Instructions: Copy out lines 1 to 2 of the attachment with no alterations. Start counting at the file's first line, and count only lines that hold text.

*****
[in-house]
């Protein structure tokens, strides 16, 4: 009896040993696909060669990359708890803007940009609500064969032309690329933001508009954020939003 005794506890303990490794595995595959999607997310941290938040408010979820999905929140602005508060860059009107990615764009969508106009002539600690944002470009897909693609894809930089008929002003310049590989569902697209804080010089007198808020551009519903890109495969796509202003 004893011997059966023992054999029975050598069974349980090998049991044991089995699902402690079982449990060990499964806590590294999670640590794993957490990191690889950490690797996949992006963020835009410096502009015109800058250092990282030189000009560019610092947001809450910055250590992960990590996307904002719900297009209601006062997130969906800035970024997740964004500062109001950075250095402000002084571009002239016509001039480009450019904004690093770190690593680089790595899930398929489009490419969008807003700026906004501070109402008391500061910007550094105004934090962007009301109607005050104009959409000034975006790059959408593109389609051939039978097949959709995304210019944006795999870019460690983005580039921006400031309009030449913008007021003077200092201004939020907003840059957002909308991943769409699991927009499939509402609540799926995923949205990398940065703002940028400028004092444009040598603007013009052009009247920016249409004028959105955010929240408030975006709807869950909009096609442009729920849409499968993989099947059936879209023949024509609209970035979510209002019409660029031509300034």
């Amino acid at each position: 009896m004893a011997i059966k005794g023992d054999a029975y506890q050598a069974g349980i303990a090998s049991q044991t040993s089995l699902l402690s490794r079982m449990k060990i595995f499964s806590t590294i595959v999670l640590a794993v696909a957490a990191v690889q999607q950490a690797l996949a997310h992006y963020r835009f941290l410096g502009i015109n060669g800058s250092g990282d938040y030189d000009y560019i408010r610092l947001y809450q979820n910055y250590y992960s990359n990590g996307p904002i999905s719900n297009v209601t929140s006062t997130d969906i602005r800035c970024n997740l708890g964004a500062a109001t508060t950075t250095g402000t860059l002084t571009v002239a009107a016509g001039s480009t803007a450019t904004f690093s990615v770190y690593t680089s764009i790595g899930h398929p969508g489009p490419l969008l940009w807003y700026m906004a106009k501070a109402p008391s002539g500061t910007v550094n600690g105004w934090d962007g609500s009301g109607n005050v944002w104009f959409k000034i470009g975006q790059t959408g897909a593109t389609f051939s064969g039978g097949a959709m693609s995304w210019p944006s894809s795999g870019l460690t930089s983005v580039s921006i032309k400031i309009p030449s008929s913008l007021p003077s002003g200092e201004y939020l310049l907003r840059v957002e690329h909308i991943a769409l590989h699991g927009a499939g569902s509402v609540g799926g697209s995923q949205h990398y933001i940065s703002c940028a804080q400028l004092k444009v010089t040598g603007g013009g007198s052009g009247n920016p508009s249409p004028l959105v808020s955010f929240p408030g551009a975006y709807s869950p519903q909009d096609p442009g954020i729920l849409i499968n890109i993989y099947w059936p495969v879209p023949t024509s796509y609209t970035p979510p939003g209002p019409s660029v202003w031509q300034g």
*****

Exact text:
[in-house]
């Protein structure tokens, strides 16, 4: 009896040993696909060669990359708890803007940009609500064969032309690329933001508009954020939003 005794506890303990490794595995595959999607997310941290938040408010979820999905929140602005508060860059009107990615764009969508106009002539600690944002470009897909693609894809930089008929002003310049590989569902697209804080010089007198808020551009519903890109495969796509202003 004893011997059966023992054999029975050598069974349980090998049991044991089995699902402690079982449990060990499964806590590294999670640590794993957490990191690889950490690797996949992006963020835009410096502009015109800058250092990282030189000009560019610092947001809450910055250590992960990590996307904002719900297009209601006062997130969906800035970024997740964004500062109001950075250095402000002084571009002239016509001039480009450019904004690093770190690593680089790595899930398929489009490419969008807003700026906004501070109402008391500061910007550094105004934090962007009301109607005050104009959409000034975006790059959408593109389609051939039978097949959709995304210019944006795999870019460690983005580039921006400031309009030449913008007021003077200092201004939020907003840059957002909308991943769409699991927009499939509402609540799926995923949205990398940065703002940028400028004092444009040598603007013009052009009247920016249409004028959105955010929240408030975006709807869950909009096609442009729920849409499968993989099947059936879209023949024509609209970035979510209002019409660029031509300034």